Why Is Your Houseplant Dripping Sap? Causes and Fixes

Houseplants can help you decorate your indoors and create a pleasant, lively atmosphere. However, they sometimes produce unexpected problems that are difficult to deal with, especially if you aren’t very familiar with plants. So what’s causing your houseplant to drip sap, and how can you fix it?

Your houseplant may be dripping sap because of a pest problem, an injury, loose nectar, or guttation. Although loose nectar and guttation are normal, you can reduce the dripping sap and avoid attracting pests by cleaning your plant regularly.

In any case, there are ways to fix this problem and get your houseplant clean and tidy again. In this article, I’ll break down the most common reasons why your houseplant drips sap and tell you how to deal with them. 

1. Pests Leave Honeydew Secretions on Houseplants

If you were inspecting your houseplants and you noticed something unusual, such as one of your plants dripping sap (or at least, a liquid that looks like sap), you’re most likely to feel worried.

I hate to break it to you, but you might be dealing with a pest infestation, especially if the dripping liquid is thick and sticky. This funny liquid is called honeydew

While that’s a rather innocent-sounding name, it’s actually another name for pest poop! But don’t worry, it’s okay to touch it with your bare fingers. It won’t harm you (although you should probably wash your hands). 

Now, how did this honeydew end up on your houseplant? And more importantly, where are the pests?

Well, they’re probably hiding under your houseplant’s leaves. Not only are these pests incredibly small and inconspicuous, but they also love to hide under thick foliage, so they aren’t spotted by predators. You’ll have to look closely to spot them, especially if there are still only a few. 

The good news is that if you noticed the dripping honeydew before you did the pests, chances are there are only a few of them, which means you’ll have an easier time dealing with the infestation. 

These pests—usually scales, aphids, and mealybugs—all have slightly different appearances, but what’s common about them is that they feed on the nutritious sap inside plant leaves. 

This sap is loaded with sugars, which is the energy source preferred by plants. However, pests don’t particularly like sugar. They prefer to consume proteins.

Plant sap has little protein, so pests need to consume a lot of sap to get their fill of protein. While doing so, they excrete all the excess sugar as honeydew, which is what you see drip off your houseplant. 

Is Honeydew Harmful?

Honeydew is not directly harmful, as it’s just sugary excrement, so it won’t hurt your plant. The problem is that honeydew encourages the growth of sooty mold.

This black fungus resembles soot (hence its name) and feeds on honeydew. Interestingly, it won’t harm your houseplant directly. But it does block off access to sunlight and oxygen, thereby reducing photosynthesis. 

Photosynthesis is how a plant converts nutrients into food. A plant already fighting off an attack by pests can’t afford to simultaneously suffer from reducing food production. Also, honeydew attracts insects such as ants, bees, and even lizards, which protect the pests attacking your plants from their natural predators.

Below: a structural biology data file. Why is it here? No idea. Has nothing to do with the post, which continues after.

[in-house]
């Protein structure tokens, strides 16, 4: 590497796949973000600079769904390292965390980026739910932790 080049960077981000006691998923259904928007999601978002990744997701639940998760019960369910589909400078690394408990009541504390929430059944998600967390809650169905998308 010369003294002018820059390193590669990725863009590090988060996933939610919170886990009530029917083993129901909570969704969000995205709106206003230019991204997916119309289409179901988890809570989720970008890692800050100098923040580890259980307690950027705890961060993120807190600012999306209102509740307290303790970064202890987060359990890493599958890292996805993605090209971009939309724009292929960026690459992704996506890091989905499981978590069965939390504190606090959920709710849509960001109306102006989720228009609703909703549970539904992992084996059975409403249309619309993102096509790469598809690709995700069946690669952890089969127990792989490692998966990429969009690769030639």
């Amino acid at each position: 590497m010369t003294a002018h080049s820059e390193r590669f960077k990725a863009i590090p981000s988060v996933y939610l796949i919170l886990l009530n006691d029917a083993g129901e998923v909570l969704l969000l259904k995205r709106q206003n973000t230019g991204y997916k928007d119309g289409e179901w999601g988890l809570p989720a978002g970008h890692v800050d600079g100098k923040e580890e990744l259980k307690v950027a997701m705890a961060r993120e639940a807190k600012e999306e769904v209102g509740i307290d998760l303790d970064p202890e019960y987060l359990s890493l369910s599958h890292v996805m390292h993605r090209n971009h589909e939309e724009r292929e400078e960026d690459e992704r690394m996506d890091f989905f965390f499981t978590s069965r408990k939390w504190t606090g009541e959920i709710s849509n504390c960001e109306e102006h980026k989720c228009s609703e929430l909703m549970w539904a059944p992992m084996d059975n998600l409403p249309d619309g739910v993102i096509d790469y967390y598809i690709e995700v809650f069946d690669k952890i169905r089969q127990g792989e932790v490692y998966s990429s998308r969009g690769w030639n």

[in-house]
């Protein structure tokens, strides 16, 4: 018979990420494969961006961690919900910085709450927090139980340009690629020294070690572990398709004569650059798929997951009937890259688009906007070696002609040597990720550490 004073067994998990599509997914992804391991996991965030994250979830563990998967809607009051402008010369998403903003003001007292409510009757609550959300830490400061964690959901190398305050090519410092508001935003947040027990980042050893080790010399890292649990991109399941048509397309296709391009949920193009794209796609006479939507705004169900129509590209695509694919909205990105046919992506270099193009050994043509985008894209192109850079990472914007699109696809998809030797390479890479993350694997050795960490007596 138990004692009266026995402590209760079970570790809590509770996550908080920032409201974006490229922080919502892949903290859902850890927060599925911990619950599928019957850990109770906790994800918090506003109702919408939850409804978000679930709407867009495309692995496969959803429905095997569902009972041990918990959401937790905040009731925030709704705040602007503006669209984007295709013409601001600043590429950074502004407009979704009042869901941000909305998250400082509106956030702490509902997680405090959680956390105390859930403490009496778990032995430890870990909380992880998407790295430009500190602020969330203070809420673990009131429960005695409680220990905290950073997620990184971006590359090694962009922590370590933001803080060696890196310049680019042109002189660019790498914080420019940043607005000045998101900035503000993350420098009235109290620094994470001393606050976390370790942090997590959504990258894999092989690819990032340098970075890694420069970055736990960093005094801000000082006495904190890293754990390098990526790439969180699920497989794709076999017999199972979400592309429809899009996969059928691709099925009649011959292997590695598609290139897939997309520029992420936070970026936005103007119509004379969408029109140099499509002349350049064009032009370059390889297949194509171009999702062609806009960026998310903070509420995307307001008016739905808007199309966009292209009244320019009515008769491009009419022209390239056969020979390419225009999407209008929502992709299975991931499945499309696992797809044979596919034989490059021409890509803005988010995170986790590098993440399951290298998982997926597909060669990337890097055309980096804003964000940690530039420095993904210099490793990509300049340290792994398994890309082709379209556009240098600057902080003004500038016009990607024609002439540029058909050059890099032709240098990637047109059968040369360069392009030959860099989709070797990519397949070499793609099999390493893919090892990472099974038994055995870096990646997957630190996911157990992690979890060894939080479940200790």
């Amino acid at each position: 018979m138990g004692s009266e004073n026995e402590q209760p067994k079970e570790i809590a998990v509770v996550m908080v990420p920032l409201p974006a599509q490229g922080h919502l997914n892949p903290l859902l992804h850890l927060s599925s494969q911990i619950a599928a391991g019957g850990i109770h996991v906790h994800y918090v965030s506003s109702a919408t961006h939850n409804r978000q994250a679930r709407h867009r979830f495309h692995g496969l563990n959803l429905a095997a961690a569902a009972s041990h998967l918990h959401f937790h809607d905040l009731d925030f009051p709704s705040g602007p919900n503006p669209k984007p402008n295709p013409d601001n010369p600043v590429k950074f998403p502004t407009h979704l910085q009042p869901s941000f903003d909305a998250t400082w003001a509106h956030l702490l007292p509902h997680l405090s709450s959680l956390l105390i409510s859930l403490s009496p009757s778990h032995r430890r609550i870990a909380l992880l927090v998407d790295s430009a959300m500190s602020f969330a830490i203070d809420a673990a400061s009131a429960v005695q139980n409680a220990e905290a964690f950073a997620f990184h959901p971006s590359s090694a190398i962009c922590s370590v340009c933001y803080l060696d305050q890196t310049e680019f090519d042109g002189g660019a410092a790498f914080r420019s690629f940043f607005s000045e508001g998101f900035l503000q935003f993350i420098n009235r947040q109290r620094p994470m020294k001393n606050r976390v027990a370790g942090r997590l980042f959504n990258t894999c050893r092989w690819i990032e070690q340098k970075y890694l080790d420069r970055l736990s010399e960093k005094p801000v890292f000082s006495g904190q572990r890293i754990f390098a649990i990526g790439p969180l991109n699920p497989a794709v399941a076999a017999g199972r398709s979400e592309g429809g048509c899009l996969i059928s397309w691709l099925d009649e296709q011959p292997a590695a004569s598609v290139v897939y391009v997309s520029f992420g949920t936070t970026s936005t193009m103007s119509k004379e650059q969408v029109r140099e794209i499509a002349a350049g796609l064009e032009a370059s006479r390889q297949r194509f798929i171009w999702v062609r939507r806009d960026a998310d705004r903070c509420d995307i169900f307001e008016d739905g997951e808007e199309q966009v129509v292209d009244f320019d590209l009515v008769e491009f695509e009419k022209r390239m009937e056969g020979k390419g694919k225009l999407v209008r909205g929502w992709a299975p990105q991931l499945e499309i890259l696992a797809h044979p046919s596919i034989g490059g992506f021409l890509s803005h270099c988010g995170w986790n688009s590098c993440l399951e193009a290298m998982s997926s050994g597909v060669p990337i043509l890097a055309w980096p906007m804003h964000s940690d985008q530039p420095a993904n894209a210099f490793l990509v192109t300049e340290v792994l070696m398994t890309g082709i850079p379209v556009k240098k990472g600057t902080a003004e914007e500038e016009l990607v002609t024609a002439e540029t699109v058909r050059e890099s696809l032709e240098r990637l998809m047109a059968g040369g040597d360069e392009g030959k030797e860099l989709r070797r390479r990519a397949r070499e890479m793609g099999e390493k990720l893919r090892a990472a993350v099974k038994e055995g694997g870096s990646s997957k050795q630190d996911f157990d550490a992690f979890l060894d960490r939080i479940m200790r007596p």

So, even though the honeydew won’t hurt your houseplant, it will bring about more problems and worsen existing ones. 

How to Fix

Dealing with a pest infestation is relatively straightforward, but it’s a long-term process. You likely won’t be able to wipe out the pests entirely with a single treatment session, so persistence is necessary. 

To fix the above problem, you need first to isolate the infected plant and eliminate any and all pests inhabiting the affected houseplant since they’ll keep producing honeydew as long as they’re there. 

While treating an infested plant, keeping it isolated from the rest of your indoor collection is important. Pests can spread from plant to plant easily, and we want to prevent this from happening to the best of our ability. Once you’re done, you can clean up any remaining honeydew or mold and have your houseplant look as good as new. 

Unfortunately, once a plant is overrun with pests, saving it becomes highly unlikely. A plant overrun with pests is best discarded to prevent the infestation from spreading. However, your houseplant is probably far from that point if you just notice the honeydew for the first time. 

Here are some common plant pests and how to remove them:

Remove Scales Manually or Use Insecticides

Scales are tiny insects protected by a chemical-resistant coating. This means light insecticides will be ineffective in treating a scale infestation. They look like brown lumps and are commonly found on the underside of foliage, although you may also spot some on the plant stem. 

They move very slowly, to the point where it usually looks like the bumps are stationary, but the good news is that these pests can’t fly.

Since insecticide is ineffective against scales, you’ll have to resort to other means. 

Take the following steps to deal with a scale infestation: 

  • Brush scales off the foliage manually: You can use a toothbrush or a wet cloth for this purpose. Drop the scales into soapy water where they’ll become immobile and eventually die.
  • Apply horticultural oil: The powerful surface tension of horticultural oil cuts off oxygen, causing the bugs to suffocate. It’s safe for application on plants, too. Neem oil is an option that works well. 
  • Use rubbing alcohol: Rubbing alcohol dissolves the protective coatings that scales wear. Once this coating is gone, you can use insecticide effectively. 
  • Apply insecticidal soap to the plant: Scales without their protective shells will die. 

Eliminate Aphids and Prune the Plant